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Learn the Lingo

Learn the Lingo
A lot of lucky students are about to embark on their adventure to study abroad. The next few months will be full of new experiences and friendships, as well as cultural faux pas. For those headed to the US for studies, I’ve solicited a list of unique word usage from a couple of students who have been studying there for the past two years. Below is a primer on some of America’s campus-related idiosyncratic language usages, which can be quite different and confusing to an Indian student. This should provide some guidance for students and a trip down memory lane for any parents who have ever lived or studied in the US.

  • Gen Ed Requirements – short form for ‘general education,’ compulsory classes which all students are required to complete.
  • Elective – a course of student’s choice, sometimes within a subject, e.g. “I took chemistry as my science elective”
  • Upper-Division class – curriculum taught beyond the second year, usually for subject majors.
  • Office Hours – timings when faculty are available in their office for students to drop-in for a meeting.
  • Citation (APA, Chicago etc.) – bibliography
  • Graduate .verb – to complete a course, can be any level, e.g. “He graduated from middle-school” means he passed 8th standard
  • Add/Drop Period – class selection option, period during which students can change their class schedule.
  • Credits or Units – number assigned to different classes depending on duration or material covered.
  • Syllabus – reading and study guide for a particular class.
  • Freshman – first year college student, equivalent to FY. Also used for 9th standard.
  • Sophomore – second year college student, equivalent to SY. Also used for 10th standard
  • Junior – third year college student, equivalent to TY. Also used for 11th standard
  • Senior – fourth year college student. Also used for 12th standard


  • Dorm – hostel
  • Swag – pride
  • Gas – petrol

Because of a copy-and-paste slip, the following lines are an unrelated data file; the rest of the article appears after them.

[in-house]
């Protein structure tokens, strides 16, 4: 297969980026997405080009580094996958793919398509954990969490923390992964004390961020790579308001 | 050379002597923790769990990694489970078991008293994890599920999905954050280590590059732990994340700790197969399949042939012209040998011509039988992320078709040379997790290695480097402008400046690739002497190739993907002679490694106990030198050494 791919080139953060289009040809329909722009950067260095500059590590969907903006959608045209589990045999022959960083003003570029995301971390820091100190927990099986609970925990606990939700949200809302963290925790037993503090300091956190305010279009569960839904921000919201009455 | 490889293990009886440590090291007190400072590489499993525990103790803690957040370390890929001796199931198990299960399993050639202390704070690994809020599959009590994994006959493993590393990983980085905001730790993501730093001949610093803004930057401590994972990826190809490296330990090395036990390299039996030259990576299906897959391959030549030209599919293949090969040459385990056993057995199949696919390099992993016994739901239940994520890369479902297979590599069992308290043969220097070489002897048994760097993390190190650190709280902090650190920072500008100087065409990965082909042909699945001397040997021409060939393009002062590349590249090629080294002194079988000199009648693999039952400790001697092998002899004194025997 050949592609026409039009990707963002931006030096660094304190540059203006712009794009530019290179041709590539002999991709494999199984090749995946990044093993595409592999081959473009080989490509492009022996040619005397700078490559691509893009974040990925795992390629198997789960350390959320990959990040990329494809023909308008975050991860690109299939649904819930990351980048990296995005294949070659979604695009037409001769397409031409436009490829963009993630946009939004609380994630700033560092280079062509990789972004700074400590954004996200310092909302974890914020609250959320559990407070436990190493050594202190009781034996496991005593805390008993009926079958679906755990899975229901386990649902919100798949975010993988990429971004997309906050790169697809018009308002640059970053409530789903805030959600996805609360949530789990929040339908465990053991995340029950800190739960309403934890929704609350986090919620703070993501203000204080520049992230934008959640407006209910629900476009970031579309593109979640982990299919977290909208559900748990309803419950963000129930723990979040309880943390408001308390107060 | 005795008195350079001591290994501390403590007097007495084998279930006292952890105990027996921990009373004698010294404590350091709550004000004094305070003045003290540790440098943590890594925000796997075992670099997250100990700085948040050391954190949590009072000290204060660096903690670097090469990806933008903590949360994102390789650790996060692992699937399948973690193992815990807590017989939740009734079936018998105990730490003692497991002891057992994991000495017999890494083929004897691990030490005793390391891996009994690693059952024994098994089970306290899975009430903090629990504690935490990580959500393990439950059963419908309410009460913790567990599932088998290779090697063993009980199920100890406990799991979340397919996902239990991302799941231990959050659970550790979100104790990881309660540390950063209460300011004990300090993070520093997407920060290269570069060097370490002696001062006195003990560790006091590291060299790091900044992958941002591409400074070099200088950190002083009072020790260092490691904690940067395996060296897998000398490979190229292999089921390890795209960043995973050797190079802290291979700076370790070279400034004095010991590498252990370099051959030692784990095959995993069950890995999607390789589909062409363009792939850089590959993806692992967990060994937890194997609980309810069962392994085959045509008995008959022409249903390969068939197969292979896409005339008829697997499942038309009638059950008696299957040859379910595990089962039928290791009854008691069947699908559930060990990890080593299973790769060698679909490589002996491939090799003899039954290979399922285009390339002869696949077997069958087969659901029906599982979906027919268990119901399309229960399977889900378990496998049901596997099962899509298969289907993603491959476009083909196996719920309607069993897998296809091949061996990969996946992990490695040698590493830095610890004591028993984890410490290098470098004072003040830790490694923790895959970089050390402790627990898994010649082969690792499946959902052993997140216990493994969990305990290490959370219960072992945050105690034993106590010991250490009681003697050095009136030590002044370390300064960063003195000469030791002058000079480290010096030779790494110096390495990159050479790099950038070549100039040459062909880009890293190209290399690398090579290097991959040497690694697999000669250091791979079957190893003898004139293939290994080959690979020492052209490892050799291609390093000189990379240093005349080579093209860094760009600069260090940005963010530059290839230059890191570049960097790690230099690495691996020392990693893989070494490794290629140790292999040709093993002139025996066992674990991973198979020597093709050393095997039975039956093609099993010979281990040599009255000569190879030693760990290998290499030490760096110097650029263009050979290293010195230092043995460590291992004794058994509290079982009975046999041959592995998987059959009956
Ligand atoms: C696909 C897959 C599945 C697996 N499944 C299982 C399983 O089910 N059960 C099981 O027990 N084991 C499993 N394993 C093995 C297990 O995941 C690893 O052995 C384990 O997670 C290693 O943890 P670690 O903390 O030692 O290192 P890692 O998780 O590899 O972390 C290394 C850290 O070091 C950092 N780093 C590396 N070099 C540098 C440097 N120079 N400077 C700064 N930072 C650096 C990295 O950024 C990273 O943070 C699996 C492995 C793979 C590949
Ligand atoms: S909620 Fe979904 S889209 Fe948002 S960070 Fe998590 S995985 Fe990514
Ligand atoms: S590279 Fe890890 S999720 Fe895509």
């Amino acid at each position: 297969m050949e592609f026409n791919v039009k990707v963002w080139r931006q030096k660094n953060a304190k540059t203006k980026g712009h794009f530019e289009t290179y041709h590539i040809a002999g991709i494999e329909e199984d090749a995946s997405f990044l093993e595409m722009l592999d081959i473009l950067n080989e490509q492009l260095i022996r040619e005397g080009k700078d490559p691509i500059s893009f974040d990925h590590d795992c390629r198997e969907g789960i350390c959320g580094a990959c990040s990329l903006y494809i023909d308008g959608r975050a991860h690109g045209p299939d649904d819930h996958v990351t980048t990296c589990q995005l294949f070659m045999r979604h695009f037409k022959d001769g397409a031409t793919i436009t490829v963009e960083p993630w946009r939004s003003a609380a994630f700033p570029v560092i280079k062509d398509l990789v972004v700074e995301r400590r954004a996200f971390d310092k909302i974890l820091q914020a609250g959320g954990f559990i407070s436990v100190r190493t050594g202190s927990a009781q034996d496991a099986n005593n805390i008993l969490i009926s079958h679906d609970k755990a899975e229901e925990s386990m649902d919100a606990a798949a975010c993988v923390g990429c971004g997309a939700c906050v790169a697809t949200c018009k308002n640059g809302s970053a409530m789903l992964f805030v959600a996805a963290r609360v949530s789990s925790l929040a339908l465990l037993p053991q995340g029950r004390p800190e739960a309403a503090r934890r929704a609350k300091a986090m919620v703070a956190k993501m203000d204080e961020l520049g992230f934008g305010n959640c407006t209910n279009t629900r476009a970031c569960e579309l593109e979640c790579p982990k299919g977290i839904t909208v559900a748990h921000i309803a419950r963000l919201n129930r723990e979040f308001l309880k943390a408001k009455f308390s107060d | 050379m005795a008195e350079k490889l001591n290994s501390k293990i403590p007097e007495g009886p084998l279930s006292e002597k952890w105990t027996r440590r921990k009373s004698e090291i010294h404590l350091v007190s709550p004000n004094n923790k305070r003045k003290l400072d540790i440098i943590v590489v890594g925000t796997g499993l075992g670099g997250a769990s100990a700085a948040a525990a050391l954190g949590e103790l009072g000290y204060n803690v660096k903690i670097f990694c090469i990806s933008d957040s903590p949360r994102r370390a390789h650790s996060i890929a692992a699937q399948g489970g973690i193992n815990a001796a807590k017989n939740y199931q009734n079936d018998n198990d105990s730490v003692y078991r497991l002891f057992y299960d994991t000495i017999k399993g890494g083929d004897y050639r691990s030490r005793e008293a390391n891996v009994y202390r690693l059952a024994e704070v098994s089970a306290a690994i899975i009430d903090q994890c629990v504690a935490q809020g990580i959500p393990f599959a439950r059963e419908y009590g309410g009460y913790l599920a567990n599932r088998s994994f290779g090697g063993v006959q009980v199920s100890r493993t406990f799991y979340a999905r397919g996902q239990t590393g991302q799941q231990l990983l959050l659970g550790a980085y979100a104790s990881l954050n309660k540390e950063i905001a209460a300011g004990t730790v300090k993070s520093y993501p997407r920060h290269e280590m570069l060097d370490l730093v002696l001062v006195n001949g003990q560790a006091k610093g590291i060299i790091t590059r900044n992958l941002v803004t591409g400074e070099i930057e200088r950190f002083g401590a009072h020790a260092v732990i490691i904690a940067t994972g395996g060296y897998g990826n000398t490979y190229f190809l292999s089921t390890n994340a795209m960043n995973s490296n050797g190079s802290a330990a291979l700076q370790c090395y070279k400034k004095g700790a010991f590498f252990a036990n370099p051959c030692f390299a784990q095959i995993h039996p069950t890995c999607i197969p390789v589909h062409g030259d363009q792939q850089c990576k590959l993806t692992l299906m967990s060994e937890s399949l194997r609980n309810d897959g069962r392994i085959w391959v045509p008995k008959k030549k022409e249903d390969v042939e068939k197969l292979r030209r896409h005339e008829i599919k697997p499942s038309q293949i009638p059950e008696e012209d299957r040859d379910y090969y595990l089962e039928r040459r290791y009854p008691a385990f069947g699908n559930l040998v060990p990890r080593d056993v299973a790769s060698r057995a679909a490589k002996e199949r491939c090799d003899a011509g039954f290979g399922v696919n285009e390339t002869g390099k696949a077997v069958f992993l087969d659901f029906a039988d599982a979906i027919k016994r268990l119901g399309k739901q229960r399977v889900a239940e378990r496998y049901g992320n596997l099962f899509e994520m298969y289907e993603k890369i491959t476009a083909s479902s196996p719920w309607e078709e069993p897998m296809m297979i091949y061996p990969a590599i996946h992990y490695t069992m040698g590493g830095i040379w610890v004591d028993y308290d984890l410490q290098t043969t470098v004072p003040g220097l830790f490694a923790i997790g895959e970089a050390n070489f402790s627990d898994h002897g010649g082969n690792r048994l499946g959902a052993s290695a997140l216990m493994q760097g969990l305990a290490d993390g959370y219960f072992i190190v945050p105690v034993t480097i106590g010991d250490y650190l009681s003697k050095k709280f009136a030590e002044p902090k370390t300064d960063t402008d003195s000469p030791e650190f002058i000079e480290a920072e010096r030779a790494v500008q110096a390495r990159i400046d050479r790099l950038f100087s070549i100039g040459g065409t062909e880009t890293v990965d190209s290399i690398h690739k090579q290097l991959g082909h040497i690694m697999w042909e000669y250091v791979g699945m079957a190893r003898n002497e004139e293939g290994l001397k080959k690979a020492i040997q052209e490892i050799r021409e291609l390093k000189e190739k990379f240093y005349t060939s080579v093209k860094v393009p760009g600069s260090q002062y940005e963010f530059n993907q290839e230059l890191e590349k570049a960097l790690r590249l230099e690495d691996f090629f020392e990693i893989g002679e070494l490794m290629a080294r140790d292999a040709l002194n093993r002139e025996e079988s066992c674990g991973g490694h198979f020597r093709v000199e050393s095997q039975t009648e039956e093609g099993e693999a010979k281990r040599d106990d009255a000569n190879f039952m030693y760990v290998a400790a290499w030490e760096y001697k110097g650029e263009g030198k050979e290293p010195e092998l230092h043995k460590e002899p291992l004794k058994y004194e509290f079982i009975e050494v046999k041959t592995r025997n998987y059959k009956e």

• Shuttles – university bus
  • Honor Code -pledge
  • Class President, Senator – head girl/boy, prefect
  • Truck – big car
  • Pitch it – throw it in the trash
  • Trash can – dust bin
  • Downtown – heart of the city such as South Mumbai
  • Shades – sunglasses
  • Ride .noun – car
  • Ticket – parking fine
  • Bike – bicycle
  • All Nighter – sleepless night before exam
  • Dining Hall – Canteen
  • Soda – cold drink, e.g. Coke, Pepsi, Sprite
  • Chai Tea Latté – masala chai
  • Hash Brown  – potato cutlet
  • Fried eggs-hard, medium, easy, over easy – egg fry
  • 2% milk – low-fat milk


  • Quidditch – only seen in Harry Potter movies
  • Frisbee – disc thrown to dogs or humans to catch
  • Intramurals – friendly sport matches
  • 9 squares  – hop scotch
  • Beer Pong – beer drinking races
  • Ninja – goalspot
  • Soccer – football
  • Game Day – sports day or day of a big rivalry match
  • Homecoming – founders day, when graduates return to the campus
  • Little League  – junior games
  • 5k/10K – organized running event
  • Spinning – stationary cycling in the gym
  • Lodges – discos or private parties
  • Greek Life, Sororities, Fraternities – social clubs
  • Intervarsity club – Religious club
  • Host Mom and Dad – aunty and uncle who sometimes live in hostels
  • Beach Week  – Student outings during term breaks
  • LGBTQ community – gay or homosexual people, full form is lesbian, gay, bisexual, transgender, queer
There are many, many more such idiosyncratic language usages and unique experiences in America. It may take some time to become accustomed to all of them, but the most important thing is to embrace the experience with an open mind and take advantage of as many new opportunities as possible. By doing this you will grow academically, intellectually and personally. There is no better way to spend your youth and prepare for a promising future. And above all, have fun!
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The fundamental role of independent educational consultants is to help students explore college opportunities and find the right place for them to succeed academically and socially. IECs don’t get students admitted—they help students demonstrate why they deserve to be admitted at appropriately chosen schools. They help students find colleges they might not have heard of—often out of their region—and they help students put their best foot forward.

Here are 5 things families should consider when looking to hire an IEC:

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